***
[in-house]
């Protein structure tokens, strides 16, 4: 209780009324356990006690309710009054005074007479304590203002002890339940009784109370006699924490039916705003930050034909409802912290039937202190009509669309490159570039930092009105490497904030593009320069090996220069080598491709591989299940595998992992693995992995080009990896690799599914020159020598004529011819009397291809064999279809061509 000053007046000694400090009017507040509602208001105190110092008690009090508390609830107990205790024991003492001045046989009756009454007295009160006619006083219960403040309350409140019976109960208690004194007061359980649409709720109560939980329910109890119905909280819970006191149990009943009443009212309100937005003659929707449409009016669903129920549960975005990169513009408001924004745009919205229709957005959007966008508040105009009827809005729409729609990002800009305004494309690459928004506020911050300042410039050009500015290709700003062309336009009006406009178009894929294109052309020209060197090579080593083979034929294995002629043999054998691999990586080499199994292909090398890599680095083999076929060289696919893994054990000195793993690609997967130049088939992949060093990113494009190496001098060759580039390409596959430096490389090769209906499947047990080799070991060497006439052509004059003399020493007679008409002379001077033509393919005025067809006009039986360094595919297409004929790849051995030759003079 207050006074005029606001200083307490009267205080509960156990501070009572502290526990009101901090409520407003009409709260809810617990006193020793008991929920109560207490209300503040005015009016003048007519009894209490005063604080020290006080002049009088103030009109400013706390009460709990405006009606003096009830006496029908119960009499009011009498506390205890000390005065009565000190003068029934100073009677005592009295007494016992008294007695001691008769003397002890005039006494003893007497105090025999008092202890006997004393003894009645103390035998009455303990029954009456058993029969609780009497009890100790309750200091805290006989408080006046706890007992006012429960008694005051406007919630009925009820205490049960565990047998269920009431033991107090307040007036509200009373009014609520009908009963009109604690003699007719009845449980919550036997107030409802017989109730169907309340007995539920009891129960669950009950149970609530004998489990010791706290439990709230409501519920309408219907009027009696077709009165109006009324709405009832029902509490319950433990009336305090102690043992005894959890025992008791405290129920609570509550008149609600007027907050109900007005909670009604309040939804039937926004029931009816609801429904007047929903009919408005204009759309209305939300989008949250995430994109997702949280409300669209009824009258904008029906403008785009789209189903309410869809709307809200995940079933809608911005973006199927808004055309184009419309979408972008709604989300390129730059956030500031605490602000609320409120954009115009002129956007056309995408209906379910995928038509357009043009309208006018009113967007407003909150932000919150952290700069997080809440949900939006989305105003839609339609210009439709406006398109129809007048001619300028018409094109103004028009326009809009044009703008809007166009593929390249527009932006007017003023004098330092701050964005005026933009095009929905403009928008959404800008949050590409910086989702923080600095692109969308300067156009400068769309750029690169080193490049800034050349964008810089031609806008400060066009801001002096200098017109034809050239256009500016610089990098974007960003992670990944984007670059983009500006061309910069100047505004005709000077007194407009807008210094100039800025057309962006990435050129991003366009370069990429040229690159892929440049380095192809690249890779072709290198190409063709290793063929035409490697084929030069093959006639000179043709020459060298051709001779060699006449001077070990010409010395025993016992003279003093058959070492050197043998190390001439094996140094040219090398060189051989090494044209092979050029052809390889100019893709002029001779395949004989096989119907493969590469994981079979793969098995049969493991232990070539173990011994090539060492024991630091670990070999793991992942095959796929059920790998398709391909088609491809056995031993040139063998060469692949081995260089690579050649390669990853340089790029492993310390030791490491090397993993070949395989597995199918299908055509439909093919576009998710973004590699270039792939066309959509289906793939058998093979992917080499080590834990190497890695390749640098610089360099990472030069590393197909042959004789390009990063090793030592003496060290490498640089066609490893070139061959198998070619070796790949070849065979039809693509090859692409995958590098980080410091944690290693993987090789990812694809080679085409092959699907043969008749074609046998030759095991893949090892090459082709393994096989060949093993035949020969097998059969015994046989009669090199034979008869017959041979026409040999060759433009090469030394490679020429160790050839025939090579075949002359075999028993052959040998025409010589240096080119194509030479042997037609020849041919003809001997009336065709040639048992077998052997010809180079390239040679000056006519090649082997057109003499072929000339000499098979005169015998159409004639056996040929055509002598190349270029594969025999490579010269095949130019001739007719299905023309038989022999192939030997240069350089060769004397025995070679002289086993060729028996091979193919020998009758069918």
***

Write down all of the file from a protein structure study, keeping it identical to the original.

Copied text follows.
[in-house]
């Protein structure tokens, strides 16, 4: 209780009324356990006690309710009054005074007479304590203002002890339940009784109370006699924490039916705003930050034909409802912290039937202190009509669309490159570039930092009105490497904030593009320069090996220069080598491709591989299940595998992992693995992995080009990896690799599914020159020598004529011819009397291809064999279809061509 000053007046000694400090009017507040509602208001105190110092008690009090508390609830107990205790024991003492001045046989009756009454007295009160006619006083219960403040309350409140019976109960208690004194007061359980649409709720109560939980329910109890119905909280819970006191149990009943009443009212309100937005003659929707449409009016669903129920549960975005990169513009408001924004745009919205229709957005959007966008508040105009009827809005729409729609990002800009305004494309690459928004506020911050300042410039050009500015290709700003062309336009009006406009178009894929294109052309020209060197090579080593083979034929294995002629043999054998691999990586080499199994292909090398890599680095083999076929060289696919893994054990000195793993690609997967130049088939992949060093990113494009190496001098060759580039390409596959430096490389090769209906499947047990080799070991060497006439052509004059003399020493007679008409002379001077033509393919005025067809006009039986360094595919297409004929790849051995030759003079 207050006074005029606001200083307490009267205080509960156990501070009572502290526990009101901090409520407003009409709260809810617990006193020793008991929920109560207490209300503040005015009016003048007519009894209490005063604080020290006080002049009088103030009109400013706390009460709990405006009606003096009830006496029908119960009499009011009498506390205890000390005065009565000190003068029934100073009677005592009295007494016992008294007695001691008769003397002890005039006494003893007497105090025999008092202890006997004393003894009645103390035998009455303990029954009456058993029969609780009497009890100790309750200091805290006989408080006046706890007992006012429960008694005051406007919630009925009820205490049960565990047998269920009431033991107090307040007036509200009373009014609520009908009963009109604690003699007719009845449980919550036997107030409802017989109730169907309340007995539920009891129960669950009950149970609530004998489990010791706290439990709230409501519920309408219907009027009696077709009165109006009324709405009832029902509490319950433990009336305090102690043992005894959890025992008791405290129920609570509550008149609600007027907050109900007005909670009604309040939804039937926004029931009816609801429904007047929903009919408005204009759309209305939300989008949250995430994109997702949280409300669209009824009258904008029906403008785009789209189903309410869809709307809200995940079933809608911005973006199927808004055309184009419309979408972008709604989300390129730059956030500031605490602000609320409120954009115009002129956007056309995408209906379910995928038509357009043009309208006018009113967007407003909150932000919150952290700069997080809440949900939006989305105003839609339609210009439709406006398109129809007048001619300028018409094109103004028009326009809009044009703008809007166009593929390249527009932006007017003023004098330092701050964005005026933009095009929905403009928008959404800008949050590409910086989702923080600095692109969308300067156009400068769309750029690169080193490049800034050349964008810089031609806008400060066009801001002096200098017109034809050239256009500016610089990098974007960003992670990944984007670059983009500006061309910069100047505004005709000077007194407009807008210094100039800025057309962006990435050129991003366009370069990429040229690159892929440049380095192809690249890779072709290198190409063709290793063929035409490697084929030069093959006639000179043709020459060298051709001779060699006449001077070990010409010395025993016992003279003093058959070492050197043998190390001439094996140094040219090398060189051989090494044209092979050029052809390889100019893709002029001779395949004989096989119907493969590469994981079979793969098995049969493991232990070539173990011994090539060492024991630091670990070999793991992942095959796929059920790998398709391909088609491809056995031993040139063998060469692949081995260089690579050649390669990853340089790029492993310390030791490491090397993993070949395989597995199918299908055509439909093919576009998710973004590699270039792939066309959509289906793939058998093979992917080499080590834990190497890695390749640098610089360099990472030069590393197909042959004789390009990063090793030592003496060290490498640089066609490893070139061959198998070619070796790949070849065979039809693509090859692409995958590098980080410091944690290693993987090789990812694809080679085409092959699907043969008749074609046998030759095991893949090892090459082709393994096989060949093993035949020969097998059969015994046989009669090199034979008869017959041979026409040999060759433009090469030394490679020429160790050839025939090579075949002359075999028993052959040998025409010589240096080119194509030479042997037609020849041919003809001997009336065709040639048992077998052997010809180079390239040679000056006519090649082997057109003499072929000339000499098979005169015998159409004639056996040929055509002598190349270029594969025999490579010269095949130019001739007719299905023309038989022999192939030997240069350089060769004397025995070679002289086993060729028996091979193919020998009758069918």